One day a clear plastic bag with dozens of two-inch white tubes arrived in the box—lipstick samples for the clients. Mother stored them in her top dresser drawer for the inevitable future parties she didn’t believe in. I’d steal some to SWAK my letters to my neighbour Vicki, to Seal them With A Kiss. My lips’ imprint never looked like those in the Avon catalogues. But that didn’t matter, for I knew the difference between real and forced kisses (there was after all that one “uncle”… ). Vicki never played at our house because Mother didn’t believe in playdates. So I told her Vicki was helping me with social studies. A game we played had us each choose a profession and borrow Vicki’s mom’s high heels. I became Lawyer Susan. I was a good lawyer: Mother didn’t own any high heels, so I argued I should get first dibs. Some days (I could never predict which), Vicki would open up one of the jars of kosher dill pickles stored in the basement pantry adjacent to our office desks and their IN/OUT files. After distributing to us one pickle each, she’d return the jar to its spot, that perfect circle formed from the absence of dust. The jars in our house contained embalmed mango and chilies, the only pickles mother believed in. They made telltale yellow rings wherever they were placed so were kept in plastic baggies.  

When scientists discovered the adaptive significance of ear tufts in owls, I cut my first bangs and entered Grade 5. The previous year, I was in Grade 3 playing Connect 4 and being read to (Tales of a Fourth Grade Nothing). Skipping grades was an effortless long jump. The real long jump was a failure, but I still received an “Excellent” for “Effort”. My first independent project was a non-fiction book report. My information gleaned and carefully recombined, with attribution, from the 1981 edition of Encyclopedia Britannica and the one picture book in the library. I discussed morphological traits, diet, habitat, global distribution, behavioural characteristics, and how the ibex should be differentiated from common goats. The final document truly merited the title, “The Ibex”. The pen and ink drawing on the yellow construction-paper cover was very fine, and for this Mrs. Knutson wrote: “Next time, submit only your own work”. Okay, so I’d asked Vicki’s older brother to illustrate my title page. The guidelines didn’t mention cover art, but surely any picture was better than none. Later, my ability to combine the arts and sciences wherever they were being pulled apart would be rewarded. Someone other than Mrs. Knutson might have acknowledged that the light within me saw the light in Vicki’s brother. But there was no “Namaste”, just a bright red C.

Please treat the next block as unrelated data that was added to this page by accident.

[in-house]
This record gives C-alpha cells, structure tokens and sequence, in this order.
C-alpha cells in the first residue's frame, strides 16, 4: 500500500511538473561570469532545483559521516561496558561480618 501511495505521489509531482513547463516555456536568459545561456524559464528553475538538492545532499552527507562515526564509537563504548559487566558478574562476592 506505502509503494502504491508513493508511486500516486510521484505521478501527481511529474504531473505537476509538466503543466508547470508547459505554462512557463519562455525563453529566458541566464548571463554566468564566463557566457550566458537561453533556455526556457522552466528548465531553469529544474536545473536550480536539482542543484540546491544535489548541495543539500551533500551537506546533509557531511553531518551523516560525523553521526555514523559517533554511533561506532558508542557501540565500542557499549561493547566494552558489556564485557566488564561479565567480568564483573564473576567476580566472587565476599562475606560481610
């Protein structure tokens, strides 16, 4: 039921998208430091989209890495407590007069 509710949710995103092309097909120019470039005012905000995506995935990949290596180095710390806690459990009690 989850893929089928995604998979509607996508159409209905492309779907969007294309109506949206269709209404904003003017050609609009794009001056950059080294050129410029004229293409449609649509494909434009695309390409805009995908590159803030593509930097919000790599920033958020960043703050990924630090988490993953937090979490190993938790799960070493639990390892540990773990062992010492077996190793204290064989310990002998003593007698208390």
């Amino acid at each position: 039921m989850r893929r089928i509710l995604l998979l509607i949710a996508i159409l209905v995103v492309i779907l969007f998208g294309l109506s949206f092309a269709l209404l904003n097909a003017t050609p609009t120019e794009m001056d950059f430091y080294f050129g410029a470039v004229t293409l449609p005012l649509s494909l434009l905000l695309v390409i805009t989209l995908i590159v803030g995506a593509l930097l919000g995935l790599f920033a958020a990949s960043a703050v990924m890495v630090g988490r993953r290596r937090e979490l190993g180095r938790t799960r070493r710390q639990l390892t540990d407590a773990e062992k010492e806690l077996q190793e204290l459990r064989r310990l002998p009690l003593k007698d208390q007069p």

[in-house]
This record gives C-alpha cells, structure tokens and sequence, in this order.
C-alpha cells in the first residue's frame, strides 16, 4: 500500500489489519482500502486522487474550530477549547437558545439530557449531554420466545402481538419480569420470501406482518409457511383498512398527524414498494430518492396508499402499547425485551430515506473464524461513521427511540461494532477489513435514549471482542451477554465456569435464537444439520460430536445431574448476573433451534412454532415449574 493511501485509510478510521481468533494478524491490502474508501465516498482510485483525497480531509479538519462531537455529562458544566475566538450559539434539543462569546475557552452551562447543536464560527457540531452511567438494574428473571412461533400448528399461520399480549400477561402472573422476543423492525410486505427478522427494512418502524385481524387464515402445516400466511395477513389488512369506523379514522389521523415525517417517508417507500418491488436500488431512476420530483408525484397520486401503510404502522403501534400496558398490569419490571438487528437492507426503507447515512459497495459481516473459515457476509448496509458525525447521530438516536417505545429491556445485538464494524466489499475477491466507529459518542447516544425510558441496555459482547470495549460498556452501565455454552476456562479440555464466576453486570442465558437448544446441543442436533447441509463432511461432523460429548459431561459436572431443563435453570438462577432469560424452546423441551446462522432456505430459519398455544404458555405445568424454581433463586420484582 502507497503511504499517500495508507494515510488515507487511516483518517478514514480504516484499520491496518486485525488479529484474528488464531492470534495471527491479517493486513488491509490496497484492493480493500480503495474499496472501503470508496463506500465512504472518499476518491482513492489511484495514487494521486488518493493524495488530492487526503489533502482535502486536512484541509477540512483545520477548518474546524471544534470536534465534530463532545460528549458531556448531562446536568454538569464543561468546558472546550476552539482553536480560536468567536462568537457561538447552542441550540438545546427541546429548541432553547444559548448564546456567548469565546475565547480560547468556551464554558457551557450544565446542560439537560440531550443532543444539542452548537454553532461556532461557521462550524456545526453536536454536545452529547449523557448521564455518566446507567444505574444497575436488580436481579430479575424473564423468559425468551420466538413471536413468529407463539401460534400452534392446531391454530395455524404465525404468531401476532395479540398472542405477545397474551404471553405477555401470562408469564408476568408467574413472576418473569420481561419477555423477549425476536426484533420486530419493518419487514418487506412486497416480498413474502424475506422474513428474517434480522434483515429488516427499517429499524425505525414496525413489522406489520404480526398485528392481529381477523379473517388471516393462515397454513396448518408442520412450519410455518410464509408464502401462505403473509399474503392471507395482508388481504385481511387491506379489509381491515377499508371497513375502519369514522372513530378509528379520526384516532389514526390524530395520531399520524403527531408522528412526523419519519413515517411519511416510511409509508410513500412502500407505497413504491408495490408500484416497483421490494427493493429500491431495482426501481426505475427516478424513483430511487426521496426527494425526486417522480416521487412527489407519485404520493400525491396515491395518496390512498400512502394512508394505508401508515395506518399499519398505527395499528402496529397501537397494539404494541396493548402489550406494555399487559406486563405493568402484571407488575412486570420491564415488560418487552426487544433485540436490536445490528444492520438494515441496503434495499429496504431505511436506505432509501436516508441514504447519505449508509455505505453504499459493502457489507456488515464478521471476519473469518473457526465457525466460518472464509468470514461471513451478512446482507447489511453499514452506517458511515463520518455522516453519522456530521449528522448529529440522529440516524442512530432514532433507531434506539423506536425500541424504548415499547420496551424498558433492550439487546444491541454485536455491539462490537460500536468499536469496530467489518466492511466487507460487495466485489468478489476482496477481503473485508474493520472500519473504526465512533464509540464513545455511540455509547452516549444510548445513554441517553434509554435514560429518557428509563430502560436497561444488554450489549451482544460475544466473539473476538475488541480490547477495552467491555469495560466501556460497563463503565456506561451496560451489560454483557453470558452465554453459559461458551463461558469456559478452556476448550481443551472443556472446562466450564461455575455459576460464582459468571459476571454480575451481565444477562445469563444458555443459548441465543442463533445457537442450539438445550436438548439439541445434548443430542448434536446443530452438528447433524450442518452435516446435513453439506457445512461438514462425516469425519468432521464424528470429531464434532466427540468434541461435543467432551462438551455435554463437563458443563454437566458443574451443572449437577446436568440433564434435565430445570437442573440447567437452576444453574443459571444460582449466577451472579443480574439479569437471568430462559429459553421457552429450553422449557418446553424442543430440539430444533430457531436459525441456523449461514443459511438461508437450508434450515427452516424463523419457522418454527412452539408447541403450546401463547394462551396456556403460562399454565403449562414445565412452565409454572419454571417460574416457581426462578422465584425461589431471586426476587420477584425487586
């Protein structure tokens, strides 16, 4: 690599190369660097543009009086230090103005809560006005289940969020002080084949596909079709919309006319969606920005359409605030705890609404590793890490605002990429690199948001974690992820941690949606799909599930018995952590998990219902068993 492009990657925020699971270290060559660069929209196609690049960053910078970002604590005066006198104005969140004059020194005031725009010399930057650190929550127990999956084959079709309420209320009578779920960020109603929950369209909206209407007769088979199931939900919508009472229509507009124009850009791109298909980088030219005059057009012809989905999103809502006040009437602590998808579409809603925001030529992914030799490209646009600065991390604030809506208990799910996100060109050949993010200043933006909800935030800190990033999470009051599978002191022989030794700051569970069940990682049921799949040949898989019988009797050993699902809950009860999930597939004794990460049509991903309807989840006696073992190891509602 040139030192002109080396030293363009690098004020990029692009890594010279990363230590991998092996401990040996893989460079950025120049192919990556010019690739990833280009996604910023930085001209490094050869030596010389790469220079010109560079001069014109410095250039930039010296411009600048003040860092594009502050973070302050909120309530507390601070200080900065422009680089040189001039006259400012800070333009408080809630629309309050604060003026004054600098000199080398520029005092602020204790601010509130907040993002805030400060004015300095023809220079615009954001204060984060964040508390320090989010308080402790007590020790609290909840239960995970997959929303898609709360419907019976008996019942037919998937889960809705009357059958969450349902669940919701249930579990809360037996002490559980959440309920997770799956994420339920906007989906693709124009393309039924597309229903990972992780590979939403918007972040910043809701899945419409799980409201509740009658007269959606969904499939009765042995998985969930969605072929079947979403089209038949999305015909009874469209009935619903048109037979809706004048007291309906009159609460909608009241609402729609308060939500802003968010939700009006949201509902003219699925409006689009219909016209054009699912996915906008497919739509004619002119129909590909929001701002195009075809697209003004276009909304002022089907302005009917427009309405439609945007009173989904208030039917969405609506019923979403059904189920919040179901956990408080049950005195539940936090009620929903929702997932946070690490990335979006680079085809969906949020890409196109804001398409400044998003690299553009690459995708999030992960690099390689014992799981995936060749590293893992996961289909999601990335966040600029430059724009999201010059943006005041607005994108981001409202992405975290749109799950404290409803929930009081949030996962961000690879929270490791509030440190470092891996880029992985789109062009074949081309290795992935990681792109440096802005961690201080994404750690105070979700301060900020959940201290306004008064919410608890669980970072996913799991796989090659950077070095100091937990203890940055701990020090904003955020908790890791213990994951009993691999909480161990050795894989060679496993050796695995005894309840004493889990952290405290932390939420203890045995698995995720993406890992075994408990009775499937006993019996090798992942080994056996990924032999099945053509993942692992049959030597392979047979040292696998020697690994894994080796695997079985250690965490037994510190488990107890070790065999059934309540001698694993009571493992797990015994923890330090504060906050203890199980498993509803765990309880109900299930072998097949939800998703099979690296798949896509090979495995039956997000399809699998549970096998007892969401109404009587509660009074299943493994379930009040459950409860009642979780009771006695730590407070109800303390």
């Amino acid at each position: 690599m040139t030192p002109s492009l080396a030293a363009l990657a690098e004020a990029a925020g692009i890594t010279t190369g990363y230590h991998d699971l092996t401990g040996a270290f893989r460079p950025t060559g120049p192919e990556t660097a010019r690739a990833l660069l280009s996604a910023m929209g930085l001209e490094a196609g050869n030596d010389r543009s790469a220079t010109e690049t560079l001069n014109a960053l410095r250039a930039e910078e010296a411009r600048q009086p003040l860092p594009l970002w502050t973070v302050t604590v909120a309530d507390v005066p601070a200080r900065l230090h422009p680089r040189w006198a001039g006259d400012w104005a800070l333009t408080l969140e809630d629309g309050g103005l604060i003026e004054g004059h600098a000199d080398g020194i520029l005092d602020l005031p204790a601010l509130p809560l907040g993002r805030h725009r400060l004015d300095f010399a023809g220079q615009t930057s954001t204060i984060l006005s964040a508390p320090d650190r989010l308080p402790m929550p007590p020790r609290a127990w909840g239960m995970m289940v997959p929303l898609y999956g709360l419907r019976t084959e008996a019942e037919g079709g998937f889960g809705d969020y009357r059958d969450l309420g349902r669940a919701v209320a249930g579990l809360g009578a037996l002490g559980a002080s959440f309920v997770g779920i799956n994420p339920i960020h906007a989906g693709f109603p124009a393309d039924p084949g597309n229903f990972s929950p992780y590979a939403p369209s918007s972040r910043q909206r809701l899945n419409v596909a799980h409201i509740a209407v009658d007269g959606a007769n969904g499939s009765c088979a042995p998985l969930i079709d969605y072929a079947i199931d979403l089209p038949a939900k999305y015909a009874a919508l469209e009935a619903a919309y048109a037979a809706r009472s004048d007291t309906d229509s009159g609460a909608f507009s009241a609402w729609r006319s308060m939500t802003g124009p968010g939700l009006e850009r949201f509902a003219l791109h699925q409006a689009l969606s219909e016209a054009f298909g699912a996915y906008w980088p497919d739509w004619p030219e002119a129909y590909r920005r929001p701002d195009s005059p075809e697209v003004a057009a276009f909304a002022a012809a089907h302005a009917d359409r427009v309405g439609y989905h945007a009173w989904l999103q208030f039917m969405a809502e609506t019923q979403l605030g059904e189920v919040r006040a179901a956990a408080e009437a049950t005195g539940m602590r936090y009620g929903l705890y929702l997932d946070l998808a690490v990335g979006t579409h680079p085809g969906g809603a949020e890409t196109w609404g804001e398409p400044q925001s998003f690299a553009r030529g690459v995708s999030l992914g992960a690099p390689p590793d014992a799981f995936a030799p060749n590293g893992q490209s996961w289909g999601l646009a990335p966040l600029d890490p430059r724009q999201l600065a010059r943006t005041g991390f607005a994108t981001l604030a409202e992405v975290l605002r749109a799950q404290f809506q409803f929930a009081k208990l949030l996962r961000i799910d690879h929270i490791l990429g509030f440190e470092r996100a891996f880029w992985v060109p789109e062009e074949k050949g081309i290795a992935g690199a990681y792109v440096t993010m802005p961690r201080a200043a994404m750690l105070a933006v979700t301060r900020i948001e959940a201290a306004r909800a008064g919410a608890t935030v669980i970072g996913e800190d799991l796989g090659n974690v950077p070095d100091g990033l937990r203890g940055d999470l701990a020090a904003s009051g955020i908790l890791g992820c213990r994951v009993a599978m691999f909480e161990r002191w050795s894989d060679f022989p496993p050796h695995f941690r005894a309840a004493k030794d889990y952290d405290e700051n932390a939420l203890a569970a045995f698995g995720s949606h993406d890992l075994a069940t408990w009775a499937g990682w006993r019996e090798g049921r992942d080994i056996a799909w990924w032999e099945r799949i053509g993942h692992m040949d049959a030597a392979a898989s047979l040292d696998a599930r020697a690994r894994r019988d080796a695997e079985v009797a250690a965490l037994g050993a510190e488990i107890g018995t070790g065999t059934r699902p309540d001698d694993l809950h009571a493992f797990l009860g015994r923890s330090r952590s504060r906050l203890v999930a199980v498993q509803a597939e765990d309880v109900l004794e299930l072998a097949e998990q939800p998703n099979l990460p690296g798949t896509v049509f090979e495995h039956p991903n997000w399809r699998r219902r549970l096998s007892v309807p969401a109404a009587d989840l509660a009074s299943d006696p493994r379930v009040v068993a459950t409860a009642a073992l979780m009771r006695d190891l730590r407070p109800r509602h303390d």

In my class there were three popular girls: Hayley, Debra and Aviva. They had perfect figures. Small waists, larger hips, the shape of their bums in the jeans everyone was wearing. They were confident and carefree and, above all, they took an interest in me. One day I went with Hayley and her parents to Hillcrest Mall. Hayley's parents let her wander around department stores alone. Hayley wanted to buy her father a birthday present. She looked over the diverse selection of chocolates, a connoisseur at age 9, and let out a squeal when she saw white chocolate almond bark, her father's favourite. She asked the salesgirl to wrap up a few pieces, and paid for it with cash from her vinyl purse. The salesgirl used heavy gold paper, and Hayley could choose any colour for the wide satin ribbon. She told me to keep it a secret. I had no purse. I wasn’t allowed to handle money. Mother didn’t believe in ribbons. I’d never seen my father eat chocolate. I didn’t know chocolate could be white. But I understood secrets.

Later that year, the girls introduced me to Lipton’s Chicken Noodle Soup straight from the packet. Licking your finger, sticking it in, and then licking all the bright yellow powder off. The salt, the chicken-ness, the femininity. From the first time, I was hooked. I asked mother to buy some, which she did. She was an excellent cook, but had given in to Hostess and Wonder. I stole packets from the kitchen and stashed them in my bedroom closet, where I’d later hide, crunching the o-shaped noodles, thinking of my HayleyDebraAviva approval rate. However, the number of empty packets didn’t correlate positively with anything except my need for full ones. 

Spring was coming and so was Debra's birthday. I wanted to make a long-lasting impression, to create an outlier that would drive the trend way up. Like thick black eyeliner. I remembered mother's Avon collection. I found a handful of small glossy blue boxes in a drawer under handkerchiefs and underwear. I picked one up. It pictured the item to be found inside: a plastic grey top hat with a pink-and-white rabbit’s head popping out of it. It said “brooch.” Jackpot. I stole some wrapping paper from a roll that looked the least like Christmas. Debra’s green-shadowed eyes didn’t notice the snowflake print in May. Her manicured nails edged off the Scotch tape, her Everlasting Pink lips saying thank you, you shouldn’t have, thank you, you shouldn’t have, you shouldn’t have, and finally the opening of the box. It had not rattled, but the failure was all mine for not having shaken it. It was empty.